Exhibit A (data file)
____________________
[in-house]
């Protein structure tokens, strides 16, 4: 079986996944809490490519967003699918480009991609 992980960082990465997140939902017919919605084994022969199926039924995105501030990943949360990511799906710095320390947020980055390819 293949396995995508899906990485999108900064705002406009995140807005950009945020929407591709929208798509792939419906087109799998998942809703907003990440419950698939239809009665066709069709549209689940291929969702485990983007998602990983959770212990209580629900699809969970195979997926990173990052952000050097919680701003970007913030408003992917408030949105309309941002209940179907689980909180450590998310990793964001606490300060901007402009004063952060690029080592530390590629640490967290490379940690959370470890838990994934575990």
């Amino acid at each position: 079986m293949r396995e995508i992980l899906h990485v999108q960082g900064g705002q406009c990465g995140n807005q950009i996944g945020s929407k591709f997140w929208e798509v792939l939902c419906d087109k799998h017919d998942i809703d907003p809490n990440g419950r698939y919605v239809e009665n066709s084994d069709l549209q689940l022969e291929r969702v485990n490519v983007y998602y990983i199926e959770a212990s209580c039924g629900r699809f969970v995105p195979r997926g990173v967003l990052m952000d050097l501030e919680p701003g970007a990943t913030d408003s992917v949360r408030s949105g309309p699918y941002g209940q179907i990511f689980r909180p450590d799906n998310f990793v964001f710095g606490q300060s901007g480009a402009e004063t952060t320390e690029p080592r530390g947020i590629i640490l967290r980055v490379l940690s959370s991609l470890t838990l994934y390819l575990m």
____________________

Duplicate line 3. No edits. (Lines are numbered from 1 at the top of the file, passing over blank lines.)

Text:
């Amino acid at each position: 079986m293949r396995e995508i992980l899906h990485v999108q960082g900064g705002q406009c990465g995140n807005q950009i996944g945020s929407k591709f997140w929208e798509v792939l939902c419906d087109k799998h017919d998942i809703d907003p809490n990440g419950r698939y919605v239809e009665n066709s084994d069709l549209q689940l022969e291929r969702v485990n490519v983007y998602y990983i199926e959770a212990s209580c039924g629900r699809f969970v995105p195979r997926g990173v967003l990052m952000d050097l501030e919680p701003g970007a990943t913030d408003s992917v949360r408030s949105g309309p699918y941002g209940q179907i990511f689980r909180p450590d799906n998310f990793v964001f710095g606490q300060s901007g480009a402009e004063t952060t320390e690029p080592r530390g947020i590629i640490l967290r980055v490379l940690s959370s991609l470890t838990l994934y390819l575990m």